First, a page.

The 19-story Whitney building may have been the last Burnham designed before he died, David Di Rita said, and much of its interior is intact. (David Coates/The Detroit News)
Architect Daniel Burnham designed some of the world's first skyscrapers and has been credited with inventing urban planning. Now, a Burnham revival is taking place in downtown Detroit.
Burnham, who died in 1912, built four downtown Detroit buildings, and three remain; the other called the Majestic was demolished in 1962. Two of his surviving Detroit buildings gained new owners this year, and both plan major upgrades.
The long-empty David Whitney Building in Grand Circus Park is expected to undergo an $82 million renovation and development that may turn a four-story rotunda, with white terra cotta columns, marble floors and a glass roof, into one the city's trendiest spots. And the real estate unit formed by Quicken Loans Inc. founder Dan Gilbert is restoring the Dime Building, which may soon get Chrysler Group LLC as a tenant. The Dime at 719 Griswold St. is a block away from the Ford Building, the other Burnham-designed building.
"Make no little plans," is the famous quote from the Chicago architect, and it wasn't hype. Burnham directed construction of the 1893 World's Columbian Exposition, commonly known as the Chicago World Fair, that inspired the "city beautiful" movement. He also created plans for Washington, D.C., Chicago, Cleveland, San Francisco and Manila, Philippines — all before the creation of the profession of urban planning, which attempts to shape how and where development will grow.
Burnham is one of the main subjects of the 2004 best-seller "The Devil in the White City," a nonfiction book by Erik Larson set in 1893 Chicago.
Burnham created more than 500 structures, including such architectural icons as the Marshall Field's Building in Chicago, the Flatiron Building in New York, the Merchants Exchange Building in San Francisco and Union Station in Washington. His style is described as Beaux Arts, the Chicago School or simply the Burnham style.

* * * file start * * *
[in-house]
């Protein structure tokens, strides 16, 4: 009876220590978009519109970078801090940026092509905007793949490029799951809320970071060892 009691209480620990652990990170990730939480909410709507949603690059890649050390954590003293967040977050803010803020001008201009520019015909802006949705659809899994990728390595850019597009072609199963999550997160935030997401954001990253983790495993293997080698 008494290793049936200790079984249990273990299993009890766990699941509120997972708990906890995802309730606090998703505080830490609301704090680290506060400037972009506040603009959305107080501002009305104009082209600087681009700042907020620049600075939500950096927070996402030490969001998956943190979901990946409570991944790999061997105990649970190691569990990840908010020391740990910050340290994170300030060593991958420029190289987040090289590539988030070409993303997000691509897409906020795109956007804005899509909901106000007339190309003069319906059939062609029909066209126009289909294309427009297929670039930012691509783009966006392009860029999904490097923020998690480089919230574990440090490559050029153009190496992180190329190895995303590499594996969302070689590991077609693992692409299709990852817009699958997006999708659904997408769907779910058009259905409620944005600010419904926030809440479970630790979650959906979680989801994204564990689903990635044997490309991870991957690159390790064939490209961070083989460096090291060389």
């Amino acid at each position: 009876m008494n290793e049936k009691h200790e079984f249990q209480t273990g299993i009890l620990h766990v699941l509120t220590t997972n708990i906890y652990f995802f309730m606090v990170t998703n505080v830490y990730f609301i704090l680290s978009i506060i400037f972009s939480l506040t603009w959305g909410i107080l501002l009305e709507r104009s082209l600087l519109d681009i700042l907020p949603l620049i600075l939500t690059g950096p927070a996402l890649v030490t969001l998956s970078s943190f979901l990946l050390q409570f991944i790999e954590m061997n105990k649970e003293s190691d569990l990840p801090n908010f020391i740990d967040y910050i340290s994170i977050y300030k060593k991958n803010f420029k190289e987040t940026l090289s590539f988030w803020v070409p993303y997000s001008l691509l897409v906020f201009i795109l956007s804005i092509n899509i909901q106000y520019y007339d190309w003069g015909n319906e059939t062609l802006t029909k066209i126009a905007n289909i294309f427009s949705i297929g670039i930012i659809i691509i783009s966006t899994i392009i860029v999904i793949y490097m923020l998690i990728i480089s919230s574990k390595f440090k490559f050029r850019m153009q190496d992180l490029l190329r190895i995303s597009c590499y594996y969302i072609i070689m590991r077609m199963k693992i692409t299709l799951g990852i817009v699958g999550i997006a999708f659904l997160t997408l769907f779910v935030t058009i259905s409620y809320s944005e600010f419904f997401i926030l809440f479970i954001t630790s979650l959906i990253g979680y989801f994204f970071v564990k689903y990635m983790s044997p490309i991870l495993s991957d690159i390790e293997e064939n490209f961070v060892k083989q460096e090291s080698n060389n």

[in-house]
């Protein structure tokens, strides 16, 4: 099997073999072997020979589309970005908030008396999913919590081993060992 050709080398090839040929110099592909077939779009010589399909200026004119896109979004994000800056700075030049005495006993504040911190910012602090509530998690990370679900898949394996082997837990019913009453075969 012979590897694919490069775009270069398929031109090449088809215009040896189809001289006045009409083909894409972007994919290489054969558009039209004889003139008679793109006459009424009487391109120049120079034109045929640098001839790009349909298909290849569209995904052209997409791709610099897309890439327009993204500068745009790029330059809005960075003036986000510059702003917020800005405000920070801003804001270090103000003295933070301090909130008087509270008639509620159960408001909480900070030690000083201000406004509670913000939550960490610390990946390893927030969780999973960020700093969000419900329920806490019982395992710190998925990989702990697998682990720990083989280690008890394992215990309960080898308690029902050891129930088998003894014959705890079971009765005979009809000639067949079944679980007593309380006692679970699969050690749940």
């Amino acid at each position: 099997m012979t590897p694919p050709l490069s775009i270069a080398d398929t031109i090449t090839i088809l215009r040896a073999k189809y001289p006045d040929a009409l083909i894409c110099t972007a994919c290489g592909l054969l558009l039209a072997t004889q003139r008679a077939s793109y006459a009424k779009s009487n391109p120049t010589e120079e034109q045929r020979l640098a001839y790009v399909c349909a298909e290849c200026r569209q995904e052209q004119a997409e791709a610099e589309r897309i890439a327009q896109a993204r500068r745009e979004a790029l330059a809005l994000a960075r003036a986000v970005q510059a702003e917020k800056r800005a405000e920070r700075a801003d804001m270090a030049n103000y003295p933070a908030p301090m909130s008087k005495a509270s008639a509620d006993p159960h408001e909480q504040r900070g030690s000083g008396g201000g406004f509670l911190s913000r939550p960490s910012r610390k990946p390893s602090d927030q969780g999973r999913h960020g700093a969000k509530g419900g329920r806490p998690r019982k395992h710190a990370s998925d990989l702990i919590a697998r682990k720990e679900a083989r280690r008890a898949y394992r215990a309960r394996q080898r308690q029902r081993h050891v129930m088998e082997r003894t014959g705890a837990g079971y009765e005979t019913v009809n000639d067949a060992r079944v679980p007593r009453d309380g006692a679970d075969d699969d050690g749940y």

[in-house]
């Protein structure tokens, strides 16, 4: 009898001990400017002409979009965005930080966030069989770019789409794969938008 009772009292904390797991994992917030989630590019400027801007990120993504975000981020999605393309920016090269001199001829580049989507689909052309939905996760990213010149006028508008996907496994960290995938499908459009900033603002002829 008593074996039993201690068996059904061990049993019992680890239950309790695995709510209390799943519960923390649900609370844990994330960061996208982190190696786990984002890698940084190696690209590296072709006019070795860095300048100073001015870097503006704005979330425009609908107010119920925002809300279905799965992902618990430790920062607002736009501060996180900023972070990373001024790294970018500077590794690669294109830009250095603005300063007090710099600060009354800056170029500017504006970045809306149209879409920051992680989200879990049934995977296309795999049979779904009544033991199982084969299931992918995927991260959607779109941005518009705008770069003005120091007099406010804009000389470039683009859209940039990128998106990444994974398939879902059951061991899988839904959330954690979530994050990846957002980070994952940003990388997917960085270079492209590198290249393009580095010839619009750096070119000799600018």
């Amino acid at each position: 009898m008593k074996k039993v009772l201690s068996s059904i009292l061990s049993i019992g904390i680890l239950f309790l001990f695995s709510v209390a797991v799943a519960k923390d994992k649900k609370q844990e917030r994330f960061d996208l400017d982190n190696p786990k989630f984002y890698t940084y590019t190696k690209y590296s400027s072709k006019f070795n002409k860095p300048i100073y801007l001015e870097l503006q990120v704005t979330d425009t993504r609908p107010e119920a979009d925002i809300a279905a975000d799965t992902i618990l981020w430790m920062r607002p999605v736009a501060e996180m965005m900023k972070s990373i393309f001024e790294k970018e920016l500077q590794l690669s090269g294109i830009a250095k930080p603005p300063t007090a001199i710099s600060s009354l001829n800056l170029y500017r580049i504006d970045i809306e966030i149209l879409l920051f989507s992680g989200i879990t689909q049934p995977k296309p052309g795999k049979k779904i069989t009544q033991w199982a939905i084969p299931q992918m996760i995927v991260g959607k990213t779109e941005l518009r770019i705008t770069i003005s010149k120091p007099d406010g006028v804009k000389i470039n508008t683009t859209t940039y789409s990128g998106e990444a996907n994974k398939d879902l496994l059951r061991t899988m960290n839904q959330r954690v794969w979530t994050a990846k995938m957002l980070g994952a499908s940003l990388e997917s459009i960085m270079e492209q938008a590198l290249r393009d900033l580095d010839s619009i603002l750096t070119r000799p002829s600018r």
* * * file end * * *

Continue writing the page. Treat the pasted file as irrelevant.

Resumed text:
"The David Whitney is an excellent Burnham creation," said David Di Rita, a principal in The Roxbury Group. The Detroit development group, along with Troy-based Trans Inn Management Inc., bought the David Whitney for $3.3 million in March. Earlier this month, Aloft Hotel, part of Starwood Hotels & Resorts Worldwide, announced it will open a hotel in the David Whitney, which is expected to open by July 2014.
The 19-story Whitney building may have been the last Burnham designed before he died, Di Rita said, and much of its interior is intact. That includes the four-story rotunda with a glass roof in the building's center. The area would serve as both the hotel lobby and location for two bars and a restaurant. The original exterior, which was redesigned in 1959, will be restored.
"To be able to restore this kind of building is a lot of fun," Di Rita said.
The Dime Building doesn't need such extension renovation, though Gilbert's Bedrock Real Estate Services, co-owned by Jim Ketai, is fixing some of the building's empty 14 floors. The building opened in 1919 and is 58 percent leased, according to CoStar, a commercial real estate information service. Bedrock has purchased eight downtown buildings this year. Gilbert has vowed to fill the buildings with a mix of retail and tech-oriented firms.
Chrysler Group LLC is close to signing a lease for a small office space in the Dime Building, according to a source familiar with the negotiations. Chrysler is said to be interested in leasing about 20,000 square feet, which amounts to about 11/2 floors of space. That amount of space usually accommodates 100 to 120 workers, said John DeGroot, vice president of research for the Southfield office of Grubb & Ellis.
Kalamazoo-based Rehmann, an accounting, consulting and financial services firm, has agreed to set up an office in the Dime Building, but it's not clear how many workers the firm will have in the space.